Decryption of Weblogic 8 3DES passwords in config.xml…

So, yesterday I couldn’t find the password that is used to connect to one of the Oracle DBs for an application…

The password is saved in config.xml for this weblogic domain, but it’s encrypted…

I can see the hash “{3DES}vx1VMjDei4ur7Ews12m4zQ==” in the config.xml file…

I’ve read a few threads that mentioned that the decryption key is in SerializedSystemIni.dat located in the domain folder…

I tried to use OpenSSL to do the work, but couldn’t get it working, and BEA’s dev2dev portal is no longer working so that I can check anything out…

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I should have done it while I could…

Tonight, I’ve just finished watching this movie, it’s called He’s just not that into you, it was a really nice movie, I like it….

For a moment, actually lots of moments, I felt that I can see my life being displayed on that silver screen !!!!

I mean, that is just me, that what did happen to me, I was in shock, part of that movie was telling some part of my life, and I walked out of it speechless, not the movie was “WOW” it’s just a nice movie, but it made me think over about things…

Lots of things, choices I’ve made, things I just passed either because someone didn’t like, or things I accepted because someone would be happy with…

Why on earth did I do this??

Also I had that chance, golden chance; to set things right for me once again, and yet I just didn’t take it, why? because it would have made someone sad, and now it too late…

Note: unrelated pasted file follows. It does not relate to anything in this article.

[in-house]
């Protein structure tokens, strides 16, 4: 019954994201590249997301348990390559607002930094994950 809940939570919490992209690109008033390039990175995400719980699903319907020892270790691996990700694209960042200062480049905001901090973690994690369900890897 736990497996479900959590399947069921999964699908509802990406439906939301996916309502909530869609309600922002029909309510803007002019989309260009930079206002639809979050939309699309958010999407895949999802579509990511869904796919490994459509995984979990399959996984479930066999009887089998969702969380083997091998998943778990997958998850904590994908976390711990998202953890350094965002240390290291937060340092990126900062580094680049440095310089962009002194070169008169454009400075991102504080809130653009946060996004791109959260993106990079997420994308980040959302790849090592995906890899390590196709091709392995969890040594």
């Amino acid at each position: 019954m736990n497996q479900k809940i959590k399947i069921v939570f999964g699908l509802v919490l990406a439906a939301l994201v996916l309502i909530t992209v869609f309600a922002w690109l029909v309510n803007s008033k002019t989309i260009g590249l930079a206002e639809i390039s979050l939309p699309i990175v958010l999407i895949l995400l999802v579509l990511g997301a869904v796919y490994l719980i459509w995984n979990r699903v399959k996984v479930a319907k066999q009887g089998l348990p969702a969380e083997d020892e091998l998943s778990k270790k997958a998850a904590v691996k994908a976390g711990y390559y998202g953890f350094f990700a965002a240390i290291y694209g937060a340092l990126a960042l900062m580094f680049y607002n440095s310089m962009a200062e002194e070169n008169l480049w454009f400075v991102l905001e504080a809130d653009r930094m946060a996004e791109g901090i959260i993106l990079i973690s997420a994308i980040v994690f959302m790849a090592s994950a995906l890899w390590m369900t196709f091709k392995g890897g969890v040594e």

I mean, what about me? what did I get in return? Am I really that demanding?

I’m just lost…I really should have done it while I could…

Install Linux on a machine running Windows – Remotly, no CD-ROM, no PXE…

One day, I got stuck with that server running windows, and I wanted to install Linux on it…

It was connected to an IP-KVM, so I thought I’m in control, and I can just boot it up with PXE, but there was my surprise, no PXE support in the BIOS !!!!

And the machine has no CD-ROM, the IP-KVM doesn’t provide virtual media capabilities…

A little googeling around, I was mainly looking for a way to install grub on this machine, and there is was; Grub4Dos, as well as this wiki page

I used method 5, placed grldr and grld.mbr from grub4dos package, created folders C:\boot and C:\boot\grub

I grabbed the kernel and Ram disk from CentOS mirrors in the PXE folder

Embedded the kick start file into initrd.img using the the method described in this post.

Transferred the kernel and the modified ram disk to the windows machine and placed them under C:\boot

And created C:\boot\grub\menu.lst with the following content:

title My Linux installer of choice
kernel   (hd0,0)/boot/vmlinuz  vnc vncpassword=password ip=dhcp ks=file:/ks.cfg
initrd   (hd0,0)/boot/initrd.img

Now one last thing to do before rebooting, added the following line into boot.ini (as described in method 5

Now it looks like this:

[boot loader]
timeout=30
default=multi(0)disk(0)rdisk(0)partition(1)\WINDOWS
[operating systems]
multi(0)disk(0)rdisk(0)partition(1)\WINDOWS="Windows Server 2003, Standard" /noexecute=optout /fastdetect
C:\grldr="Start GRUB"

Rebooting the machine, and choosing “Start GRUB” in the boot up menu instantly brought the beloved grub menu…

Now the setup started up, and I get to watch it by connecting using VNC to <ip>:1…

Installation done, reboot done; bye bye Windows, welcome Linux… 🙂

Modifying initrd.img

Sometimes you might want to alter the content inside initrd.img for many reasons…